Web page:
Red-tape plea, but no answers

By Peter Coulson

- Last updated on GMT

Related tags: Red tape, License

Coulson: burden of bureaucracy
Coulson: burden of bureaucracy
I read last week with a wry smile of the licensee who pleaded in this paper for less red tape in his business, says Peter Coulson.

I read last week with a wry smile of the licensee who pleaded in this paper for less red tape in his business.

I remember claims by Government ministers in the run-up to the new Licensing Act that what they were providing was a simplification process. The revised laws represented, in their eyes, a form of deregulation, replacing scores of outdated rules with a new, inclusive licensing system that would suit everyone.

As I look back on everything that has happened since then, I cannot in all honesty support the view that life has got any simpler for those operating pubs. On the contrary,

this Government has considerably increased the number of rules and regulations with which pub landlords have to comply.

Deregulation does not consist of re-writing the statute book. It may be true that the number of licences has been reduced. But that does not mean that the individual licence-holder has less paperwork or restrictions to contend with. On the contrary, the actual number of people and organisations requiring licences or permissions has increased dramatically. And in tandem with that increase is a power for local government to impose even more conditions on operators than ever existed before.

There seems no doubt to me that what was taken as simply accepted in the past has now been turned into a rule or a condition. In certain cities, premises licences go on for pages, and they have special inspectors to call in at good times like 10.30pm on a Saturday night to check with you that every aspect of the licence is being complied with. If you complain, they just tell you it's their job.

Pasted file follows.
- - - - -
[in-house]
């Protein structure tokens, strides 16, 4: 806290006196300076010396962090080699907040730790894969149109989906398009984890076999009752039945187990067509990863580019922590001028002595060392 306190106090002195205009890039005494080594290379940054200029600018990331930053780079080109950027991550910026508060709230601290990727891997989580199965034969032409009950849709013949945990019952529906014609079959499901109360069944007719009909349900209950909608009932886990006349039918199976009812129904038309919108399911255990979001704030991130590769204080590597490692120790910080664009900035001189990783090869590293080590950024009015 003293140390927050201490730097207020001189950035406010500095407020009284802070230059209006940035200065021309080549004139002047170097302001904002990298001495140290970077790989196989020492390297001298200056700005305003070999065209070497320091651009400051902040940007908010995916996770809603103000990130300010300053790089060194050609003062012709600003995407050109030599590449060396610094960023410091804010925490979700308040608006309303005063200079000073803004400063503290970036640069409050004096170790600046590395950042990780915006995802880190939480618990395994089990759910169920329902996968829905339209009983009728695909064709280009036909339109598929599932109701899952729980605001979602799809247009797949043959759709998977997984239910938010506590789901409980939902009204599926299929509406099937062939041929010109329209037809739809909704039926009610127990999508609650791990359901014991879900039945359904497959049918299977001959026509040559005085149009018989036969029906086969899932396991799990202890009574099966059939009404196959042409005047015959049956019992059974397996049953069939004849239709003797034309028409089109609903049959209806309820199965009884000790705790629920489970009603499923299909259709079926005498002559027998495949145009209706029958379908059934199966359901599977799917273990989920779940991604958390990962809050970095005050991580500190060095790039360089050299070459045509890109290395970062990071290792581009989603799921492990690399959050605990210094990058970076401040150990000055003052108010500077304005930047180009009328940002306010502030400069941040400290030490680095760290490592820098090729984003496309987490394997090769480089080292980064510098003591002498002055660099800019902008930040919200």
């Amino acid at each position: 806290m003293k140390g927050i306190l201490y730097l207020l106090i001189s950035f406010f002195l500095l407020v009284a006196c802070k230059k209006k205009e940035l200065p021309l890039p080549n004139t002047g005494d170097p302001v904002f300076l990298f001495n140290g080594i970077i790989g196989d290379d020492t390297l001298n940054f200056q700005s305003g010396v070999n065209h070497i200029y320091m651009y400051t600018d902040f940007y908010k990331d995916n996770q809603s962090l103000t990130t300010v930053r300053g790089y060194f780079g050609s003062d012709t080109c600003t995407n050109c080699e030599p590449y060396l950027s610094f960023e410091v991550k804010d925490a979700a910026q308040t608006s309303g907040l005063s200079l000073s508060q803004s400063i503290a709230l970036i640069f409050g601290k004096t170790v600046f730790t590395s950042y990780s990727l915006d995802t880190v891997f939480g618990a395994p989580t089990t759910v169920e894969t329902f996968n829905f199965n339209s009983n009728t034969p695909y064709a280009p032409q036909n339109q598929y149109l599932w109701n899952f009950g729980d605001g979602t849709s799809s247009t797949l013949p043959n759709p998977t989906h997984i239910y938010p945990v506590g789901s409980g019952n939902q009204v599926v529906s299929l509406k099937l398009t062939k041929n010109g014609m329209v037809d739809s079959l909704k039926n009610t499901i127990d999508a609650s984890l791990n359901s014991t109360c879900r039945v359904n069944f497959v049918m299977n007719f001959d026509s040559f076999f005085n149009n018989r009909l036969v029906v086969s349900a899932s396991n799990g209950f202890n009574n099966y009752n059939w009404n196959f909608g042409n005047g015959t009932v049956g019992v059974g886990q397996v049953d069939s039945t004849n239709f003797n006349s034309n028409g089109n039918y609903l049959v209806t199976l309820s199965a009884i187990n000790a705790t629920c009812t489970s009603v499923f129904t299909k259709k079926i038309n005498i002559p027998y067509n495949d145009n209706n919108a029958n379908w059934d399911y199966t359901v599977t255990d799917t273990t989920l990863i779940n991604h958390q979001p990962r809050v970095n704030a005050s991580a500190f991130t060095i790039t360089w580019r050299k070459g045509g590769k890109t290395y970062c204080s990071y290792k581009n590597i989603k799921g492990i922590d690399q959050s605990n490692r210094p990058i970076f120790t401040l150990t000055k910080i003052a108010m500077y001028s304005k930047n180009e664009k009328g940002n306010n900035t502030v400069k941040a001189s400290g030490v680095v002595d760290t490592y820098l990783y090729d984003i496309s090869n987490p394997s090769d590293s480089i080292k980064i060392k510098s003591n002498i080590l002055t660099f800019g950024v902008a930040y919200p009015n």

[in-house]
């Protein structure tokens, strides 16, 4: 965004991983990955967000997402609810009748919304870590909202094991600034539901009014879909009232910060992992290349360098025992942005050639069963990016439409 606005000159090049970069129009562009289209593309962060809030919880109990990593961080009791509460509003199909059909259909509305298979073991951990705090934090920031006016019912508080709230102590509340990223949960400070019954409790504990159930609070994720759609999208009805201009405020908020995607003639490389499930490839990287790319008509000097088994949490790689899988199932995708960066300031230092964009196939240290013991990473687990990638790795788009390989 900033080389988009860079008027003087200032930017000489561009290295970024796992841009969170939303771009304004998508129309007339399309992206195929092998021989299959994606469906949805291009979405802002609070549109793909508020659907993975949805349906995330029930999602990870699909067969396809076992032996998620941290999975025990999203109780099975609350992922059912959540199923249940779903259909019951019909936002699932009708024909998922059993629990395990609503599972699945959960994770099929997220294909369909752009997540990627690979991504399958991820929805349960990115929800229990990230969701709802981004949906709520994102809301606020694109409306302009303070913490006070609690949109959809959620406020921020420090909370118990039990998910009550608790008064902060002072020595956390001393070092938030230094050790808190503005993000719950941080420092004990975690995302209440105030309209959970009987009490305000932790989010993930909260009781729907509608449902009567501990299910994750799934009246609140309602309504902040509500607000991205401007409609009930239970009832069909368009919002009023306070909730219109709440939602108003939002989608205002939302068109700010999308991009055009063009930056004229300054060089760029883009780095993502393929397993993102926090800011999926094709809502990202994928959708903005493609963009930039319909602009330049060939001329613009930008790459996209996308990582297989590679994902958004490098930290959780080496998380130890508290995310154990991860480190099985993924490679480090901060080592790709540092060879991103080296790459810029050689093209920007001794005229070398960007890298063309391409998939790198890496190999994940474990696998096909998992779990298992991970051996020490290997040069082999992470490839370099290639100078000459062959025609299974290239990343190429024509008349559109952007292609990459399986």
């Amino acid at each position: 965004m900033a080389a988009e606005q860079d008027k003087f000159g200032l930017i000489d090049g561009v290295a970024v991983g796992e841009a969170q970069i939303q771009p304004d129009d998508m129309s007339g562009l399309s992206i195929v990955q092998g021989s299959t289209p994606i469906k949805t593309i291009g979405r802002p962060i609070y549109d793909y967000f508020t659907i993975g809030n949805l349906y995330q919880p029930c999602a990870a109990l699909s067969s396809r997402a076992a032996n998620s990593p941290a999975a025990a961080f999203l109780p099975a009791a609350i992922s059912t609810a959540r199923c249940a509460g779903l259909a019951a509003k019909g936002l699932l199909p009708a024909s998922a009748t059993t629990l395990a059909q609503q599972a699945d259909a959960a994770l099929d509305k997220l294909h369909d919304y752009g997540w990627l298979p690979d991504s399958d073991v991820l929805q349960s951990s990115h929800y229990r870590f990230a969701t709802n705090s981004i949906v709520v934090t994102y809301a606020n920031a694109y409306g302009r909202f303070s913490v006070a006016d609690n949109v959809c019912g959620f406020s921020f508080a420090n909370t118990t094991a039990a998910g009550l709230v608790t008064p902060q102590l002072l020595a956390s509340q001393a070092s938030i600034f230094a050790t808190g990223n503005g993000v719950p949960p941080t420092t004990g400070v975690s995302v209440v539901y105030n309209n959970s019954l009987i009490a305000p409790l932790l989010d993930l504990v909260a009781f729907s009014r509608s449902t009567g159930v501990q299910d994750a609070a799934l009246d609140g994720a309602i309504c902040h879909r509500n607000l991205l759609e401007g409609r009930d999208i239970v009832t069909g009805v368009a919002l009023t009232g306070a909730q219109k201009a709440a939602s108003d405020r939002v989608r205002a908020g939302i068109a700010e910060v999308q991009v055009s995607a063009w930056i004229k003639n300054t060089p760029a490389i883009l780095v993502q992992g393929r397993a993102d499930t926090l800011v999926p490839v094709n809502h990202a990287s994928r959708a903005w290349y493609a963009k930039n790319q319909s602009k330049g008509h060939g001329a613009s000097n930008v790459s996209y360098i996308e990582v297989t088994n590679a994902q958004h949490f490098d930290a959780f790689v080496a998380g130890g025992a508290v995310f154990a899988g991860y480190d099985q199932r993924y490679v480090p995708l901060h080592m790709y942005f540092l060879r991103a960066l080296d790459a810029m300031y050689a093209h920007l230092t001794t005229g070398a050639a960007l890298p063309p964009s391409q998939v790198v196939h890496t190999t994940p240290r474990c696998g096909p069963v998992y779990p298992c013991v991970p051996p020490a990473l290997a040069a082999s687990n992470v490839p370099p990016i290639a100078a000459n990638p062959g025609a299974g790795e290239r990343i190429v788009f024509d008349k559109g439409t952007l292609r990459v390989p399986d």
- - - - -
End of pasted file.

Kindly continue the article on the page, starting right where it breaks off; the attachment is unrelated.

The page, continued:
But it is not only licensing that has created this additional burden. In our society's rush to ensure that every stone is turned, every possibility mentioned, every slip recorded, anyone running a pub business is required to sit at a desk for more hours a week than ever before. Two days late with a report or a return and you are automatically fined. You cannot appeal, because there are no excuses. Time is now of the essence.

Burden of bureaucracy

Of course, all traders and those who deal with the public now have these additional requirements. But the majority of them are not licensed and do not attract the regular attention of police and trading standards inspectors. There is no doubt that the burden of bureaucracy has never been higher, in spite of successive Governments trying to make us believe that they are actually reducing this unwanted mountain of paperwork and red tape.

A few years back, during its enquiry into community pubs, the All-Party Parliamentary Beer Group heard evidence that this compliance with regulation was one of the main concerns of licensees and that it was becoming overwhelming.

But will Governments listen? They pay lip service to the idea of deregulation, when it must be obvious that, rather like King Canute, they have demonstrated you cannot hold back the tide of rules, conditions and obligations produced by one Ministry after another.

The breadth of additional regulation and compliance requirements has now reached mountainous proportions. Hardly a day goes by that another statutory instrument or set of rules is not published.

It is nearly a full-time job for the licensed trade to keep up with this, so that they know exactly what is required by law.

That is not conducive to good business if you spend too much time ensuring that you are keeping to the rules and not enough on making sure your customers are happy and will return.

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